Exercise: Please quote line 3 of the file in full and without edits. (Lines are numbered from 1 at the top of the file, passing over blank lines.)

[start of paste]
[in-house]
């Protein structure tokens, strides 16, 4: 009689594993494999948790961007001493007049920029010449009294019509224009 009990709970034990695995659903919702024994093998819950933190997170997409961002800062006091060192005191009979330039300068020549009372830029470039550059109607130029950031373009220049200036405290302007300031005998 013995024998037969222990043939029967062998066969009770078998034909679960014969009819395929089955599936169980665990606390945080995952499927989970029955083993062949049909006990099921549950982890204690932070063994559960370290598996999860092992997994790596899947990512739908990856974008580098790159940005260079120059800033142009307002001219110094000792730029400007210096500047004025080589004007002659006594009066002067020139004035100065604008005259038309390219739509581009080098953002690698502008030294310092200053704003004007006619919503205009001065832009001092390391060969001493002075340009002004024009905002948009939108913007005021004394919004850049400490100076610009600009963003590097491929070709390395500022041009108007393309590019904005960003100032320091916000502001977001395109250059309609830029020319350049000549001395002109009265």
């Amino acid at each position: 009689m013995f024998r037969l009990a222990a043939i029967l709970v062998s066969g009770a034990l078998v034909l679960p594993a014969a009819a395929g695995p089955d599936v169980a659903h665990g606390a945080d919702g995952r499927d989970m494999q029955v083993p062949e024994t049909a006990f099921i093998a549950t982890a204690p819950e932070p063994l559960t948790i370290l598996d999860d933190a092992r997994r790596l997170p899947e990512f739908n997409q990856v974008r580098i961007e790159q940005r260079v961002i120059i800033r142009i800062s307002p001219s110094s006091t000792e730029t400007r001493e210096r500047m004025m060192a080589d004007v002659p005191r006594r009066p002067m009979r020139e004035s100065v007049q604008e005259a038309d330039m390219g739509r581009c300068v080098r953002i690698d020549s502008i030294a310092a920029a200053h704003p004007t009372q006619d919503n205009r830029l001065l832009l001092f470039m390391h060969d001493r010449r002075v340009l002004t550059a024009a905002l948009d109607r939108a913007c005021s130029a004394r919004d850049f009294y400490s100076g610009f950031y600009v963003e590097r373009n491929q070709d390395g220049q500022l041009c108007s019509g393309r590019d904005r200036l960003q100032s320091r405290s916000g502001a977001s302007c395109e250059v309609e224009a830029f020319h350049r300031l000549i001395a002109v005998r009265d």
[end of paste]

């Amino acid at each position: 009689m013995f024998r037969l009990a222990a043939i029967l709970v062998s066969g009770a034990l078998v034909l679960p594993a014969a009819a395929g695995p089955d599936v169980a659903h665990g606390a945080d919702g995952r499927d989970m494999q029955v083993p062949e024994t049909a006990f099921i093998a549950t982890a204690p819950e932070p063994l559960t948790i370290l598996d999860d933190a092992r997994r790596l997170p899947e990512f739908n997409q990856v974008r580098i961007e790159q940005r260079v961002i120059i800033r142009i800062s307002p001219s110094s006091t000792e730029t400007r001493e210096r500047m004025m060192a080589d004007v002659p005191r006594r009066p002067m009979r020139e004035s100065v007049q604008e005259a038309d330039m390219g739509r581009c300068v080098r953002i690698d020549s502008i030294a310092a920029a200053h704003p004007t009372q006619d919503n205009r830029l001065l832009l001092f470039m390391h060969d001493r010449r002075v340009l002004t550059a024009a905002l948009d109607r939108a913007c005021s130029a004394r919004d850049f009294y400490s100076g610009f950031y600009v963003e590097r373009n491929q070709d390395g220049q500022l041009c108007s019509g393309r590019d904005r200036l960003q100032s320091r405290s916000g502001a977001s302007c395109e250059v309609e224009a830029f020319h350049r300031l000549i001395a002109v005998r009265d």